Chris Packham brands bird shooting law a ‘fiasco’ as pheasants categorised as both livestock and wild animals

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Each year so many millions of captive-bred game birds are released into the wild they weigh as much as all of the UK’s wild birds combined (Getty)
Each year so many millions of captive-bred game birds are released into the wild they weigh as much as all of the UK’s wild birds combined (Getty)

Every year around 50 million pheasants are reared by gamekeepers on private land and released into the British countryside. But are pheasants livestock, or are they wild animals? The answer, it seems, is “it depends”.

The question has popped up because of changes to the wording of a law which governs the legality of shooting birds such as crows, magpies and pigeons. These species, it is argued, can impact game birds, which the law says count as livestock.

But the changes are being questioned by conservationists because if the protections for game birds are based on them being classified as livestock, at what point do they become wild animals?

It matters because from a liability perspective, farmers of livestock are responsible for any damage their animals cause when they escape. However, when this happens with game birds such as pheasants, they are then classified as wild animals, and the farmer is off the hook.

Similarly, at the end of the shooting season, the birds still left in the countryside are rounded up and used to breed the next generation – something which would not be permitted if the species was classified as a wild animal, as journalist and campaigner George Monbiot noted on Twitter.

The law doesn’t set out the shooting season as the period in which game birds become wild animals either.

Pheasants are reared and then released into the wild in the summer, ahead of the shooting season which begins in October. If a pheasant causes damage to someone’s garden, or flies in front of a car, causing an accident in September, then they remain classified as wild animals in this instance.

But if a gamekeeper shoots a crow, also in September, then it appears the pheasant would be classified as livestock in this instance, and killing the crow would therefore be legal.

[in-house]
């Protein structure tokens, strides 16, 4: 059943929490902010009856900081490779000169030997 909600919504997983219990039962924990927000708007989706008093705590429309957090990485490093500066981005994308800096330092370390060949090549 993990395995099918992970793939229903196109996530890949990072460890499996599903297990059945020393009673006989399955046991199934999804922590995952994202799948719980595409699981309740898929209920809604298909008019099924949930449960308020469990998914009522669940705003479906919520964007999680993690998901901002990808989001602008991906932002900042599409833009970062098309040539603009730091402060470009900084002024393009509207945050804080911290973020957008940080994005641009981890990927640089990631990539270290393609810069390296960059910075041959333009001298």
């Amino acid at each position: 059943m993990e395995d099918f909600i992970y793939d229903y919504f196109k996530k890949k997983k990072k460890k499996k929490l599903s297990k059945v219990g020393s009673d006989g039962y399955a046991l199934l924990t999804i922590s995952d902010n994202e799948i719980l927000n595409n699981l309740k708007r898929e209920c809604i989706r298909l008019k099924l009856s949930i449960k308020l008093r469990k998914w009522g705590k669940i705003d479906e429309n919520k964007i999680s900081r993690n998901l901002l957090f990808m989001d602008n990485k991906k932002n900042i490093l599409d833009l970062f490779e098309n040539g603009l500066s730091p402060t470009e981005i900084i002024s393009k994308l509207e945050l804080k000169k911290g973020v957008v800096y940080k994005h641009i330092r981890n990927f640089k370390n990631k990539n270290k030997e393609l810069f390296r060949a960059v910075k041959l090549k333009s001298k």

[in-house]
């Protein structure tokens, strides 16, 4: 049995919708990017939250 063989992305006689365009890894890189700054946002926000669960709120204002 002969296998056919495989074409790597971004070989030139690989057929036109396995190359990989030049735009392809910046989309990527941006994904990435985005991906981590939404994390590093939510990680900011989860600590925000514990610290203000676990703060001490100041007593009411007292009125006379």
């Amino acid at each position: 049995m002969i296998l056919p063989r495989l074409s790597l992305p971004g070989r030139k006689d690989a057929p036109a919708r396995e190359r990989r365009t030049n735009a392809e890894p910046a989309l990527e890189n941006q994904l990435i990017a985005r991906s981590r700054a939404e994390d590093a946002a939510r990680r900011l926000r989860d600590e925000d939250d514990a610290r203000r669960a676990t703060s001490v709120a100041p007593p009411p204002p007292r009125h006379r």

TV presenter and naturalist, Chris Packham described the update to the law as “an absolute fiasco”.

“The issue is around the convolutions of this designation as to whether these game birds are wildlife or livestock, which has been orchestrated to suit the shooting fraternity,” he told The Independent.

“There’s an economic element here because if it’s livestock, then there are various tax and VAT benefits.”

“It’s 2022. Some transparency from Defra would be useful.”

He added: “In a nutshell they want to rear their pheasants, release their pheasants, shoot their pheasants with lead and eat them too, all at enormous economic benefit for them and ecological cost to the rest of us and Britain’s wildlife. That is surely antiquated and needs reform.”

In the UK all wild birds are protected by law, making it illegal to kill them, however, general licences issued by the government allow the shooting of some pest species, which predate on livestock, eat crops, or cause damage to property.

The new licence came into force on 1 January, and will last two years – a year longer than previous general licences.

In 2019 the general licences issued by the government were temporarily revoked, after Mr Packham’s campaign group Wild Justice challenged the legality of the legislation which they said has been used to kill ”millions“ of wild birds.

Soon after the licences were revoked, Mr Packham was targeted with dead crows being hung on strings outside his house.

According to Wild Justice, the huge numbers of pheasants and other captive-bred game birds such as partridges released into the UK each year amount to around the same weight as all the native wild birds in the UK put together.

Last year a study suggested the huge numbers of pheasants – which are a non-native species – could wipe out adders in the UK by 2032, while artificially inflating the numbers of predator species such as foxes.

A Defra spokesperson told The Independent: “The new general licences have been updated to clarify when they apply and make clear when a game bird ceases to be livestock and becomes a wild bird. None of the changes alter the activities licence users are authorised to do.

“We continue to work with stakeholders to ensure our licensing process is robust for wildlife and workable for users going forward.”

The Independent has challenged the clarity of the updates to the legislation and asked for further detail on the application of the law.

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